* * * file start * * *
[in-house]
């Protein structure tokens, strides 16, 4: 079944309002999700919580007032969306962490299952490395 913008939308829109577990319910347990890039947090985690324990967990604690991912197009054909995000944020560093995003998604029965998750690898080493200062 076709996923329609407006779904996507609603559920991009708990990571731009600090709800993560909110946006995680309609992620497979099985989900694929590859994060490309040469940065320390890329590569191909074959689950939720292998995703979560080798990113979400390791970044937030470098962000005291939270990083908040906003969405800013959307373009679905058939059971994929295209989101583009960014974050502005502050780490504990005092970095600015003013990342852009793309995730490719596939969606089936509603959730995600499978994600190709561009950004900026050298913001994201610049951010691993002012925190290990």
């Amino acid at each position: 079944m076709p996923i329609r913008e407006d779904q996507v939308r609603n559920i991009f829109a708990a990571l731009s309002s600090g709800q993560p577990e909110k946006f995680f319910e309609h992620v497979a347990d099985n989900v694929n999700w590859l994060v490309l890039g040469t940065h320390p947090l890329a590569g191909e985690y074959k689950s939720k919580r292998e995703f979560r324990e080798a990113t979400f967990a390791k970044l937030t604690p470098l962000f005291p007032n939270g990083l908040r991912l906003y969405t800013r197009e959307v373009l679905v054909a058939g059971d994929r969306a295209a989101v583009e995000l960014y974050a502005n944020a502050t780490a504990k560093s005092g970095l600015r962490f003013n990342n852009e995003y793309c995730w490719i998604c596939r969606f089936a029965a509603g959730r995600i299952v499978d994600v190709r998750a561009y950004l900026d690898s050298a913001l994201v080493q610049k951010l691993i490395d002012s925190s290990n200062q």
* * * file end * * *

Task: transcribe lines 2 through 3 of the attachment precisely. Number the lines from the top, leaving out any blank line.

């Protein structure tokens, strides 16, 4: 079944309002999700919580007032969306962490299952490395 913008939308829109577990319910347990890039947090985690324990967990604690991912197009054909995000944020560093995003998604029965998750690898080493200062 076709996923329609407006779904996507609603559920991009708990990571731009600090709800993560909110946006995680309609992620497979099985989900694929590859994060490309040469940065320390890329590569191909074959689950939720292998995703979560080798990113979400390791970044937030470098962000005291939270990083908040906003969405800013959307373009679905058939059971994929295209989101583009960014974050502005502050780490504990005092970095600015003013990342852009793309995730490719596939969606089936509603959730995600499978994600190709561009950004900026050298913001994201610049951010691993002012925190290990």
């Amino acid at each position: 079944m076709p996923i329609r913008e407006d779904q996507v939308r609603n559920i991009f829109a708990a990571l731009s309002s600090g709800q993560p577990e909110k946006f995680f319910e309609h992620v497979a347990d099985n989900v694929n999700w590859l994060v490309l890039g040469t940065h320390p947090l890329a590569g191909e985690y074959k689950s939720k919580r292998e995703f979560r324990e080798a990113t979400f967990a390791k970044l937030t604690p470098l962000f005291p007032n939270g990083l908040r991912l906003y969405t800013r197009e959307v373009l679905v054909a058939g059971d994929r969306a295209a989101v583009e995000l960014y974050a502005n944020a502050t780490a504990k560093s005092g970095l600015r962490f003013n990342n852009e995003y793309c995730w490719i998604c596939r969606f089936a029965a509603g959730r995600i299952v499978d994600v190709r998750a561009y950004l900026d690898s050298a913001l994201v080493q610049k951010l691993i490395d002012s925190s290990n200062q």